$ nbdkit -f -v memory size=$(( 2**63-1 ))
On the same machine:
# modprobe nbd # nbd-client localhost /dev/nbd0 Warning: the oldstyle protocol is no longer supported. This method now uses the newstyle protocol with a default export Negotiation: ..size = 8796093022207MB Connected /dev/nbd0 # sgdisk -n 1 /dev/nbd0 Creating new GPT entries in memory. The operation has completed successfully. # gdisk -l /dev/nbd0 Number Start (sector) End (sector) Size Code Name 1 1024 9007199254740973 8.0 EiB 8300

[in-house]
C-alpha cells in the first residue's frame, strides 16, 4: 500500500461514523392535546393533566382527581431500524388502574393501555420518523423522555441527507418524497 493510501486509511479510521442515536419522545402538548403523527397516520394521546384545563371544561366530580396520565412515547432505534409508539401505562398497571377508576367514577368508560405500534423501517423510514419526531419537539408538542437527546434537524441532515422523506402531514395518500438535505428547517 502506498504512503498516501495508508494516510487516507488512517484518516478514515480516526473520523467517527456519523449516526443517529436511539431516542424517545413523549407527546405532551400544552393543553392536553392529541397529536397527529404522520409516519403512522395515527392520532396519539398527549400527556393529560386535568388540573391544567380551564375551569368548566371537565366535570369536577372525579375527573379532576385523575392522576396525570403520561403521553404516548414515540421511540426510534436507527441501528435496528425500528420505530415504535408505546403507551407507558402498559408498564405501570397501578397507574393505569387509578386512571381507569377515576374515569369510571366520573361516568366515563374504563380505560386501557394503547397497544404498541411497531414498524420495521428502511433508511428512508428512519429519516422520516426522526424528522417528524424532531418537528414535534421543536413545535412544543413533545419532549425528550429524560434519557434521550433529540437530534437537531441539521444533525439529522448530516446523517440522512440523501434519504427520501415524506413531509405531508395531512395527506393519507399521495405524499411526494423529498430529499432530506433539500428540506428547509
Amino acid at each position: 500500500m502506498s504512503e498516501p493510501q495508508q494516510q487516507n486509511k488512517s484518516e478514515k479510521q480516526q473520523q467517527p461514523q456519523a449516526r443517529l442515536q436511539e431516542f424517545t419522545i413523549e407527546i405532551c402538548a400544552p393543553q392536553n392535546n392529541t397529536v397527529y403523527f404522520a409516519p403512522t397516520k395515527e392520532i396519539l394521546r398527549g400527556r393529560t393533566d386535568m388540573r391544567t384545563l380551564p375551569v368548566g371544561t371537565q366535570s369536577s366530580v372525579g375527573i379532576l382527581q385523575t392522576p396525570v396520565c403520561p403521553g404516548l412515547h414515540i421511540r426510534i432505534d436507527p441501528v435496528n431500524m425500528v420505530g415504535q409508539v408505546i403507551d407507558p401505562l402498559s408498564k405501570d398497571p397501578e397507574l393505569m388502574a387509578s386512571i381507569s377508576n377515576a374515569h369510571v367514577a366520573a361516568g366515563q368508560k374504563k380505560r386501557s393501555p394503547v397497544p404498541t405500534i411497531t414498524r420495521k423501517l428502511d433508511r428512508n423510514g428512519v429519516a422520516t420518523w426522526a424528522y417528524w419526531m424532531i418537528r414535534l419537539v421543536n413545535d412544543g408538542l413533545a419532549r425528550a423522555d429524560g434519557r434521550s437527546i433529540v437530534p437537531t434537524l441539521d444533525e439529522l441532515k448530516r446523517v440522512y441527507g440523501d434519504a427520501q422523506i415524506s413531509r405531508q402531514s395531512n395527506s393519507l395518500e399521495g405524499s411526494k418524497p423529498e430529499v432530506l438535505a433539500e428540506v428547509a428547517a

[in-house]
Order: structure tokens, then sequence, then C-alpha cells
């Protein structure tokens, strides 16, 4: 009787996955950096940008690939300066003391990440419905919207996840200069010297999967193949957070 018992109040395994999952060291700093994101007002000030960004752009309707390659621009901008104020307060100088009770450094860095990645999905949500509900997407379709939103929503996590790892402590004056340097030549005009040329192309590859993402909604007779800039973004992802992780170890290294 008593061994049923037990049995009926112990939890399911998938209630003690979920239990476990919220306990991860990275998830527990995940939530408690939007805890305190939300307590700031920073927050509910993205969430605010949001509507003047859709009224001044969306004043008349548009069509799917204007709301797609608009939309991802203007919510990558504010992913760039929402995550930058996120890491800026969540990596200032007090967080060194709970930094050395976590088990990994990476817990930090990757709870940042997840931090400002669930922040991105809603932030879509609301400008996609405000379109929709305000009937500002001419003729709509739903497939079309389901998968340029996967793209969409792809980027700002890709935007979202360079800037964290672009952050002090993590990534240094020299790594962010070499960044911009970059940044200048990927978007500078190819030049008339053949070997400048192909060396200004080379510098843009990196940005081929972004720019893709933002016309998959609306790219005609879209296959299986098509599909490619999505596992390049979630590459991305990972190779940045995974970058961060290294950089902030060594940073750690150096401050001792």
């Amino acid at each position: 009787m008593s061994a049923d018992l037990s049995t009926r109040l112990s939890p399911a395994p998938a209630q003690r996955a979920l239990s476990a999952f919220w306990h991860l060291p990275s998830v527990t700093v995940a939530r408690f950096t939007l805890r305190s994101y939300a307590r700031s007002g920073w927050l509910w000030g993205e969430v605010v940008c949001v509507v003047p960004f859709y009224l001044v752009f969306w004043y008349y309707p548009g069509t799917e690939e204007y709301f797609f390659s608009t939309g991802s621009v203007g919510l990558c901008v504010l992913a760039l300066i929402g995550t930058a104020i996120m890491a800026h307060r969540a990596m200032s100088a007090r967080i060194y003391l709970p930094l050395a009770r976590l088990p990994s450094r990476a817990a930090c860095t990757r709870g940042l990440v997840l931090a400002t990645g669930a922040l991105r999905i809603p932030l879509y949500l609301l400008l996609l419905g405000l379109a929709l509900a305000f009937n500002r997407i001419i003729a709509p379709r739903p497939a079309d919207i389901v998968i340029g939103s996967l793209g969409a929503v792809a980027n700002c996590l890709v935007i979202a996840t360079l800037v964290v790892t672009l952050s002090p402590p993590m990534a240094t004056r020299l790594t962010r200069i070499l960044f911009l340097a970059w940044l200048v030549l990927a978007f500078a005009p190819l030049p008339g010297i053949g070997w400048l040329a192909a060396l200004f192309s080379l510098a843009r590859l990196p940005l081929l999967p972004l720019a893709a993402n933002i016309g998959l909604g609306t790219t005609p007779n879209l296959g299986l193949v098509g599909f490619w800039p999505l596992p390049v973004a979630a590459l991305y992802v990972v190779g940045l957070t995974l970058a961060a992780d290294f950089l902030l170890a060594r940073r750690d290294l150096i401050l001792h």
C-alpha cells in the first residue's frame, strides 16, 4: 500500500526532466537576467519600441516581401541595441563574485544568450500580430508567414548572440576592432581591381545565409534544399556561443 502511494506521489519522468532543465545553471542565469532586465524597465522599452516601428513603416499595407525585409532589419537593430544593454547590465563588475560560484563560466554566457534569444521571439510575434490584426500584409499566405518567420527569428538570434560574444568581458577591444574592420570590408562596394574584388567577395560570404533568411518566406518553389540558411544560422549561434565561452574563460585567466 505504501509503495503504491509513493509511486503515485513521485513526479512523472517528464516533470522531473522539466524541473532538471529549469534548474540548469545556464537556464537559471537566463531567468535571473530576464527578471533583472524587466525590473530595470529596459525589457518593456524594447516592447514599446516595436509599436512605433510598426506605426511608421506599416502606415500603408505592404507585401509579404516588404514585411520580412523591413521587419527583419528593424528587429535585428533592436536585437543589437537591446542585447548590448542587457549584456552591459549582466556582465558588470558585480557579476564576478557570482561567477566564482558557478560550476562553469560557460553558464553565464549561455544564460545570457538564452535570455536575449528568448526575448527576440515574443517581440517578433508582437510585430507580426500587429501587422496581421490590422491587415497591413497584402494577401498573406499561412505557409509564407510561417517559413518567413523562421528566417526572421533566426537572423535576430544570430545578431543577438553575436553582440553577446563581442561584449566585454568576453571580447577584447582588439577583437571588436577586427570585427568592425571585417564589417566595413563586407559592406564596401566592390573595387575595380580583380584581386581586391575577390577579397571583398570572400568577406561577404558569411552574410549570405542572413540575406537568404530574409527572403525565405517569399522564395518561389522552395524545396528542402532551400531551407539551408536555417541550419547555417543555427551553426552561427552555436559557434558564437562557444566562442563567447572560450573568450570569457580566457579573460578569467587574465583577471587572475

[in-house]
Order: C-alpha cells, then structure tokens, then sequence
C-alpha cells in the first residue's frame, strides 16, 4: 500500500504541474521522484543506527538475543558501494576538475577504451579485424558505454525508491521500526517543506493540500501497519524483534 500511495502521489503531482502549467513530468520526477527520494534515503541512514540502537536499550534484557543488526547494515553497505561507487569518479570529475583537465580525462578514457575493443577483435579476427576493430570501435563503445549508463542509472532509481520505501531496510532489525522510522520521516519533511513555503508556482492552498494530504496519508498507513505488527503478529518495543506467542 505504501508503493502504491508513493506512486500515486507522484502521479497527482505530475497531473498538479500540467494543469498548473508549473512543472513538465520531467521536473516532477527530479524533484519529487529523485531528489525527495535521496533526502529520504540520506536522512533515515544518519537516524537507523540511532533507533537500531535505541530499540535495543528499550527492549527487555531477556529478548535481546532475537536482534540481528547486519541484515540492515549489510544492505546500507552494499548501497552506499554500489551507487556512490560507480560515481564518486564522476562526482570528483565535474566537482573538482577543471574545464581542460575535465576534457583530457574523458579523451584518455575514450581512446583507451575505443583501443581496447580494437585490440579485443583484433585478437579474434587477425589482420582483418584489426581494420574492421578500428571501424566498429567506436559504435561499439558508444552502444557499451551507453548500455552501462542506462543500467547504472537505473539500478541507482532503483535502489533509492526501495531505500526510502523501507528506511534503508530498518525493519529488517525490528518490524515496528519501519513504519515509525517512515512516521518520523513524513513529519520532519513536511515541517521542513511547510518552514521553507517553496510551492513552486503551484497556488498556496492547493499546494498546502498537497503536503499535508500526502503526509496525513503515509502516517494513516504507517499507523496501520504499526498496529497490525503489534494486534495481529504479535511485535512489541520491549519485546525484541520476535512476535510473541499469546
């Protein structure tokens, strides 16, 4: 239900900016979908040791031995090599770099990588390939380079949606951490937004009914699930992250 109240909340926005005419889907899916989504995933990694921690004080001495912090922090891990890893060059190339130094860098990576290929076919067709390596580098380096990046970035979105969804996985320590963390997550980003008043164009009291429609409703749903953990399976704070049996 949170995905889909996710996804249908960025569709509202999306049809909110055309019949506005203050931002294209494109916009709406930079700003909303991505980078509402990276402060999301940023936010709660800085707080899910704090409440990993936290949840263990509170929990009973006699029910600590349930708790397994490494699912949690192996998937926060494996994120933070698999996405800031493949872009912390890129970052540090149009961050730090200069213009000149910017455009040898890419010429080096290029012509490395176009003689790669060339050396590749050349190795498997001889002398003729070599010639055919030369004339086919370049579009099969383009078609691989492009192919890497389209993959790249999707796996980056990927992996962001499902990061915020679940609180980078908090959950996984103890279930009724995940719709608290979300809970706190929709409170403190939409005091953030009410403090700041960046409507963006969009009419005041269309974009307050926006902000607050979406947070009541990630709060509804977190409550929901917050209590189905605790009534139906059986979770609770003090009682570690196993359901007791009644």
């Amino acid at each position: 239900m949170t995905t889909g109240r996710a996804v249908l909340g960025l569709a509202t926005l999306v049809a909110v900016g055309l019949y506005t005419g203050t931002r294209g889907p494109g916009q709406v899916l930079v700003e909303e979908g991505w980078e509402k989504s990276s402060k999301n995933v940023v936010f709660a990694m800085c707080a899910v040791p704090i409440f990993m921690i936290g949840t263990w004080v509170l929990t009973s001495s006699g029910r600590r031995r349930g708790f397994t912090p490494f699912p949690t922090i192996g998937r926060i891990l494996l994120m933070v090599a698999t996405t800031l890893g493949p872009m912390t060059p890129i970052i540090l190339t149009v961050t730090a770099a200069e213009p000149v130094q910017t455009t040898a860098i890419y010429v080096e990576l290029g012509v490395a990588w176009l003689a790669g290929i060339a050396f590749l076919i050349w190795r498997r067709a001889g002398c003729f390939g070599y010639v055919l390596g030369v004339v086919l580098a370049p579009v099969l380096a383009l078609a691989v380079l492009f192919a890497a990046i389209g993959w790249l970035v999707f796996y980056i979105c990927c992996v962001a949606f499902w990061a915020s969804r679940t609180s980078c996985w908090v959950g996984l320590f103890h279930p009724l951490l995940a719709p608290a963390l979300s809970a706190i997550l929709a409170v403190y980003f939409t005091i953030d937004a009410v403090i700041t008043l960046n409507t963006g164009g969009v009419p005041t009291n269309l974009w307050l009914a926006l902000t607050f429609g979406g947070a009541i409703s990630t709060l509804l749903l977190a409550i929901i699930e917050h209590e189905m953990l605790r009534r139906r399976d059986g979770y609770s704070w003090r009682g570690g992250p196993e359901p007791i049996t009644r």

You can then try fun things like creating massive XFS filesystems.
A few caveats:
- You must be using kernel ≥ 4.18. Earlier kernels had a bunch of bugs in the Linux NBD driver.
- You must apply this fix for this bug in the nbd-client program. I have updated the Fedora packages so make sure you get the latest update from Fedora updates-testing.
- You will need nbdkit ≥ 1.6 which has support for sparse memory-backed huge disks.
I think it’d be interesting to integrate this into filesystem test suites. Unfortunately use of the Linux NBD kernel driver needs root 😦